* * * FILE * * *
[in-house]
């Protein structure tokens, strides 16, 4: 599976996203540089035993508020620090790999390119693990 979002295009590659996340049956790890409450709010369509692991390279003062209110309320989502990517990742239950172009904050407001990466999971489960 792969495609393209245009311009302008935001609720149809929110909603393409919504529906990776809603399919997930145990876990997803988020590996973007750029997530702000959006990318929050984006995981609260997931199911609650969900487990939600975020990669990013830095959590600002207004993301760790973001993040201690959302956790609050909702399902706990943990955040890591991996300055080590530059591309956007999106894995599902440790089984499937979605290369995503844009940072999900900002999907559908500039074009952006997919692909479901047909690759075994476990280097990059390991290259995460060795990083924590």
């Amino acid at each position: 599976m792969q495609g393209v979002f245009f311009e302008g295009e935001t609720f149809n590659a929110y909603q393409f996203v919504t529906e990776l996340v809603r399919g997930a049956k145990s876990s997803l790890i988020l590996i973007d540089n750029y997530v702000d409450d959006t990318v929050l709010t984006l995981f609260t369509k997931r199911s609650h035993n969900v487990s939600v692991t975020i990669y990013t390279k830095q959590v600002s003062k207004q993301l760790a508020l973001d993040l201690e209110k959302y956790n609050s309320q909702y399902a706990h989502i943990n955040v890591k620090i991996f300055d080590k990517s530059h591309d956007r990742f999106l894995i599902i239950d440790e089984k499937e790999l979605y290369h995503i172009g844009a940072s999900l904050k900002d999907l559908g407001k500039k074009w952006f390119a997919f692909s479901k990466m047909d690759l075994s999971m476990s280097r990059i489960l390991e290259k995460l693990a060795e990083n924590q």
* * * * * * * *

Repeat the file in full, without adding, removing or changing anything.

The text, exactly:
[in-house]
């Protein structure tokens, strides 16, 4: 599976996203540089035993508020620090790999390119693990 979002295009590659996340049956790890409450709010369509692991390279003062209110309320989502990517990742239950172009904050407001990466999971489960 792969495609393209245009311009302008935001609720149809929110909603393409919504529906990776809603399919997930145990876990997803988020590996973007750029997530702000959006990318929050984006995981609260997931199911609650969900487990939600975020990669990013830095959590600002207004993301760790973001993040201690959302956790609050909702399902706990943990955040890591991996300055080590530059591309956007999106894995599902440790089984499937979605290369995503844009940072999900900002999907559908500039074009952006997919692909479901047909690759075994476990280097990059390991290259995460060795990083924590």
């Amino acid at each position: 599976m792969q495609g393209v979002f245009f311009e302008g295009e935001t609720f149809n590659a929110y909603q393409f996203v919504t529906e990776l996340v809603r399919g997930a049956k145990s876990s997803l790890i988020l590996i973007d540089n750029y997530v702000d409450d959006t990318v929050l709010t984006l995981f609260t369509k997931r199911s609650h035993n969900v487990s939600v692991t975020i990669y990013t390279k830095q959590v600002s003062k207004q993301l760790a508020l973001d993040l201690e209110k959302y956790n609050s309320q909702y399902a706990h989502i943990n955040v890591k620090i991996f300055d080590k990517s530059h591309d956007r990742f999106l894995i599902i239950d440790e089984k499937e790999l979605y290369h995503i172009g844009a940072s999900l904050k900002d999907l559908g407001k500039k074009w952006f390119a997919f692909s479901k990466m047909d690759l075994s999971m476990s280097r990059i489960l390991e290259k995460l693990a060795e990083n924590q």